Taking information seriously in economic policy

Earlier this month I wrote about Joe Stiglitz’s Jean-Jacques Laffont speech at the Tiger Forum, which was based on his new book with Bruce Greenwald,


[amazon_image id=”0231152140″ link=”true” target=”_blank” size=”medium” ]Creating a Learning Society: A New Approach to Growth, Development, and Social Progress (Kenneth Arrow Lecture Series) (Kenneth J. Arrow Lecture Series)[/amazon_image]

Stiglitz won his Nobel Prize for his massively important work on asymmetric and missing information – how this shapes institutional structures, including markets. His Nobel Lecture is well worth the read.

This book builds on the information-based approach, and links it to other work on endogenous growth theory, which sees the process of growth as a cumulative process in which knowledge builds on earlier knowledge. This makes ideas (including those formalized as ‘intellectual property’) and people (to whom ideas are attached) the key to economic development. Stiglitz and Greenwald introduce industrial policy to endogenous growth models. They cover, among other areas, trade policy, intellectual property regimes, industrial strategy, and competition policy. It’s a somewhat technical book – there are quite a few equations and models at I would say advanced undergraduate level –  although one could skip those bits and still follow the argument.

I agree with the authors’ motivation for this book. They write: “Everyone today speaks of the innovation economy or the knowledge economy, and there have been important advances in the analysis of, say, patents and patent races, and network externalities, to take but two examples. But the full implications …. for the neoclassical model have still not been taken on board. And the implications for policy have been even less absorbed into mainstream thinking.” They go on to point out that it is 40 years since Stiglitz’s work on information questioned fundamentally standard economics results such as the existence of equilibrium, or the uniqueness of equlibrium, but little has changed in the standard approach. I doubt that any ‘mainstream’ economist would challenge the importance of the results on asymmetric information, non-linearities in growth and so on, so it is a puzzle that so few have taken the implications seriously. No doubt the answer lies in the sociology of the profession and academic incentive structures. My sense is that this is now changing.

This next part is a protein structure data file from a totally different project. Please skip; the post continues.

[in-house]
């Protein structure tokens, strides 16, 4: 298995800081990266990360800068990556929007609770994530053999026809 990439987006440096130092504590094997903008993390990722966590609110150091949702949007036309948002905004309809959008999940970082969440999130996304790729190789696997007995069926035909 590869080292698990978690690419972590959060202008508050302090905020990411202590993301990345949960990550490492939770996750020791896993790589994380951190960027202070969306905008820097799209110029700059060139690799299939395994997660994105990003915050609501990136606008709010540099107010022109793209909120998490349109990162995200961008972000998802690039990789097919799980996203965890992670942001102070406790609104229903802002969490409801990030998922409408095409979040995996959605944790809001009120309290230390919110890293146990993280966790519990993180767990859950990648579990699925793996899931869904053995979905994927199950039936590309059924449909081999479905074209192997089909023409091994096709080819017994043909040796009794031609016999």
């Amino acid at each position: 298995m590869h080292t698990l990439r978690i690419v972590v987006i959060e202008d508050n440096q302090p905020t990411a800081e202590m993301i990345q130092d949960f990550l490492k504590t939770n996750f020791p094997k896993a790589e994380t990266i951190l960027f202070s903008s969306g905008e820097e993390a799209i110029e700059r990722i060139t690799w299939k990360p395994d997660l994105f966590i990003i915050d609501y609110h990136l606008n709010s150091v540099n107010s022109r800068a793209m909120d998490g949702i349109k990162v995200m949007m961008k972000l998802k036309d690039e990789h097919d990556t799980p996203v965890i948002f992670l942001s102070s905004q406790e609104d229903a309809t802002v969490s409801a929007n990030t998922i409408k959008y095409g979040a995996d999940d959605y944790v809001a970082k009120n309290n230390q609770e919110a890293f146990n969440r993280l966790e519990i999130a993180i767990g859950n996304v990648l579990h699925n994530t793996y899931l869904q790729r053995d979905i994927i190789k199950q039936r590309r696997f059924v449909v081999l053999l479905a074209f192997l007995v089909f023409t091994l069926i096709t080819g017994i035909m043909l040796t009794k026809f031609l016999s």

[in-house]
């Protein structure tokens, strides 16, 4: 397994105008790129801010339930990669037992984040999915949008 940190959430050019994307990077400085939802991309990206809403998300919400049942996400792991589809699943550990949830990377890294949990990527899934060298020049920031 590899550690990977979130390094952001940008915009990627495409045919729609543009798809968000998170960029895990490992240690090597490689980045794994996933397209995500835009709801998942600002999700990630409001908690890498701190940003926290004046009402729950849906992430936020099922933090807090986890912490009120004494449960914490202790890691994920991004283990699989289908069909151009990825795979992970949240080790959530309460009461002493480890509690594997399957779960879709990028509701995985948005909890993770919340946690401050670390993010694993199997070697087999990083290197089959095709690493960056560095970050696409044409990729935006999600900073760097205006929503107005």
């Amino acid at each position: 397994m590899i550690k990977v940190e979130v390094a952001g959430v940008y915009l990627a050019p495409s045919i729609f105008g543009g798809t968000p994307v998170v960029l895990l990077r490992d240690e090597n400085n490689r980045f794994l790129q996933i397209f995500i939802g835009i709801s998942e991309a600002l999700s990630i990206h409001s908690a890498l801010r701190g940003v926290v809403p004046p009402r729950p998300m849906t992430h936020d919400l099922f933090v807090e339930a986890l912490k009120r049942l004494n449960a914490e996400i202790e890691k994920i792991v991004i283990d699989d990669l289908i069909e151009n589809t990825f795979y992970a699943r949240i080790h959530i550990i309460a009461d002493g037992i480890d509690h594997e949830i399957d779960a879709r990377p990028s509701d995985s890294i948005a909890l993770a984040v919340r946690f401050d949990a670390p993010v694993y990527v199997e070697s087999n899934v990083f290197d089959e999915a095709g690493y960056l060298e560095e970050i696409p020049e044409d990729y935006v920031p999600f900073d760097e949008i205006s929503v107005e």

This book takes the implications of information externalities forward into specific policy areas. It argues that not only can we not presume that a market economy is efficient, but also that industrial and trade policies can demonstrably increase social welfare. “Learning externalities are pervasive and it is a mistake not to take them into account.”

While not agreeing with every specific policy prescription they make, information, knowledge, learning – whatever you want to call it – definitely does change the prism for assessing structural economic policies. Maybe Prof Stiglitz will next write the popular book that makes this shift in perspective accessible to the policy world.

Prof Stiglitz and me at the TSE TIGER Forum


Information underload

In his classic book

, Daniel Dennett said: “A scholar is just a library’s way of making another library.” I’ve always loved that inversion of conventional thinking about causality, and sometimes even muse that as friendly bacteria in the gut are to humans, we humans are becoming to computers or the internet.

[amazon_image id=”014016734X” link=”true” target=”_blank” size=”medium” ]Darwin’s Dangerous Idea: Evolution and the Meanings of Life (Penguin Science)[/amazon_image]

The line from Dennett is quoted in James Gleick’s